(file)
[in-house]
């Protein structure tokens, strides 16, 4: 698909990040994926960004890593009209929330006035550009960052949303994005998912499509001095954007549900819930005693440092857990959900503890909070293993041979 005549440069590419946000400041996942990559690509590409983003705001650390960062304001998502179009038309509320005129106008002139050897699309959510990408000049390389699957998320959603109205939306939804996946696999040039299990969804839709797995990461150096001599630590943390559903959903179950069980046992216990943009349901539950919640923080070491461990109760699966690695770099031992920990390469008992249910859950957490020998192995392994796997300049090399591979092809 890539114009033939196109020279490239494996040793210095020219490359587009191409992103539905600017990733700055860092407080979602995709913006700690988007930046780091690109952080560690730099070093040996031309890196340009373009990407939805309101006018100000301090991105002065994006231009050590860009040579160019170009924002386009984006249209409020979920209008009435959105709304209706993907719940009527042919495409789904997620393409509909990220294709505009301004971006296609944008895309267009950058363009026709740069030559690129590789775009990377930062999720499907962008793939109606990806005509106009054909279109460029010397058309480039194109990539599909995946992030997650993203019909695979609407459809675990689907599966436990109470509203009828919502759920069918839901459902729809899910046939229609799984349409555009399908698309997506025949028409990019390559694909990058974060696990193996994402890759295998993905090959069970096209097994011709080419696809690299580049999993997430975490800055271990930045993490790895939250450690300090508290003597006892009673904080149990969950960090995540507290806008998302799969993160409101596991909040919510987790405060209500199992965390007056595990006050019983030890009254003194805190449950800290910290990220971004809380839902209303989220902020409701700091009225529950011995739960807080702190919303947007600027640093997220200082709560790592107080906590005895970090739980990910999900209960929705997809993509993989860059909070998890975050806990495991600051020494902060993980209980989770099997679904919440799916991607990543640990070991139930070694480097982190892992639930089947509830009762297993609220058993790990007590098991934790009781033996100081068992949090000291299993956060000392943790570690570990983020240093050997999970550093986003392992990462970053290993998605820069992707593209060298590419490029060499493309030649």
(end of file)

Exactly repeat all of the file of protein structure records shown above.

[in-house]
């Protein structure tokens, strides 16, 4: 698909990040994926960004890593009209929330006035550009960052949303994005998912499509001095954007549900819930005693440092857990959900503890909070293993041979 005549440069590419946000400041996942990559690509590409983003705001650390960062304001998502179009038309509320005129106008002139050897699309959510990408000049390389699957998320959603109205939306939804996946696999040039299990969804839709797995990461150096001599630590943390559903959903179950069980046992216990943009349901539950919640923080070491461990109760699966690695770099031992920990390469008992249910859950957490020998192995392994796997300049090399591979092809 890539114009033939196109020279490239494996040793210095020219490359587009191409992103539905600017990733700055860092407080979602995709913006700690988007930046780091690109952080560690730099070093040996031309890196340009373009990407939805309101006018100000301090991105002065994006231009050590860009040579160019170009924002386009984006249209409020979920209008009435959105709304209706993907719940009527042919495409789904997620393409509909990220294709505009301004971006296609944008895309267009950058363009026709740069030559690129590789775009990377930062999720499907962008793939109606990806005509106009054909279109460029010397058309480039194109990539599909995946992030997650993203019909695979609407459809675990689907599966436990109470509203009828919502759920069918839901459902729809899910046939229609799984349409555009399908698309997506025949028409990019390559694909990058974060696990193996994402890759295998993905090959069970096209097994011709080419696809690299580049999993997430975490800055271990930045993490790895939250450690300090508290003597006892009673904080149990969950960090995540507290806008998302799969993160409101596991909040919510987790405060209500199992965390007056595990006050019983030890009254003194805190449950800290910290990220971004809380839902209303989220902020409701700091009225529950011995739960807080702190919303947007600027640093997220200082709560790592107080906590005895970090739980990910999900209960929705997809993509993989860059909070998890975050806990495991600051020494902060993980209980989770099997679904919440799916991607990543640990070991139930070694480097982190892992639930089947509830009762297993609220058993790990007590098991934790009781033996100081068992949090000291299993956060000392943790570690570990983020240093050997999970550093986003392992990462970053290993998605820069992707593209060298590419490029060499493309030649």